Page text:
7 Clay v. Smith, 3 Pet. 411; Baldwin v. Hale, 1 Wall. 223; Gilman v. Lockwood, 4 Wall. 409.
the right to life, liberty, and property, are made by the thirteenth and fourteenth amendments to the Constitution of the United States; and these will be referred to in the two succeeding chapters. The most important clause in the fourteenth amendment is that part of section 1 which declares that all persons born or naturalized in the United States, and subject to the jurisdiction thereof, are citizens of the United States and of the State wherein they reside. This provision very properly puts an end to any question of the title of the freedmen and others of their race to the rights of citizenship; but it may be doubtful whether the further provisions of the same section surround the citizen with any protections additional to those before possessed under the State constitutions; though, as a principle of State constitutional law has now been made a part of the Constitution of the United States, the effect will be to make the Supreme Court of the United States the final arbiter of cases in which a violation of this principle by State laws is complained of, inasmuch as the decisions of the State courts upon laws which are supposed to violate it will be subject to review in that court on appeal.3
1 See ante, p. *11; post, pp. *299, *397.
2 The complete text of this section is as follows: "Section 1. All persons born or naturalized in the United States, and subject to the jurisdiction thereof, are citizens of the United States, and of the State wherein they reside. No State shall make or enforce any law which shall abridge the privileges and immunities of citizens of the United States; nor shall any State deprive any person of life, liberty, or property, without due process of law, nor deny to any person within its jurisdiction the equal protection of the laws."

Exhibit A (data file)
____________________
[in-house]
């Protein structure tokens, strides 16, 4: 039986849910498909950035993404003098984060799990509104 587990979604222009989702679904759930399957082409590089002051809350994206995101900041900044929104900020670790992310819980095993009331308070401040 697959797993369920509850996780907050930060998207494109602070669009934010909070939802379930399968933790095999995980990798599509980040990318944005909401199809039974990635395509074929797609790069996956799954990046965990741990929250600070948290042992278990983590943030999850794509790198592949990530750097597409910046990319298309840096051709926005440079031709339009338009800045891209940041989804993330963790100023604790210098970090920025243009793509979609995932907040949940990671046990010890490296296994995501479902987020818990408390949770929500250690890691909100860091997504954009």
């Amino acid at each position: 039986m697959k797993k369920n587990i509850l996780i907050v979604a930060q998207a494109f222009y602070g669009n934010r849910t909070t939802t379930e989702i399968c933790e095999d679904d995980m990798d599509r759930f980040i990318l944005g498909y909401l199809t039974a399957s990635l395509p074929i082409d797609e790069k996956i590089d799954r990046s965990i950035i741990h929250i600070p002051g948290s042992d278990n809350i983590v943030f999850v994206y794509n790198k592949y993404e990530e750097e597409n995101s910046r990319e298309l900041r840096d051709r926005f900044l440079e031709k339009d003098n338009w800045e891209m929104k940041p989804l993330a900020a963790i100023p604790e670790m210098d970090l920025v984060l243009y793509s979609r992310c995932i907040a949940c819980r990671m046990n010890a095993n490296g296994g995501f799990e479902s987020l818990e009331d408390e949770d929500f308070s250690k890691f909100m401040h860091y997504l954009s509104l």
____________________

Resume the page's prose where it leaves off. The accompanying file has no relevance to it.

* See ante, pp. *12-*14. Notwithstanding this section, the protection of all citizens in their privileges and immunities, and in their right to an impartial administration of the laws, is just as much the business of the individual States as it was before.
This amendment of the Constitution does not concentrate power in the general government for any purpose of police government within the States; its object is to preclude legislation by any State which shall "abridge the privileges or immunities of citizens of the United States," or "deprive any person of life, liberty, or property without due process of law," or "deny to any person within its jurisdiction the equal protection of the laws;" and Congress is empowered to pass all laws necessary to render such unconstitutional State legislation ineffectual. This amendment has received a very full examination at the hands of the Supreme Court of the United States in the Slaughter-House Case, 16 Wall. 36, and in United States v. Cruikshanks, 92 U. S. Rep. 542, with the conclusion above stated. See Story on Const. (4th ed.) App. to Vol. II.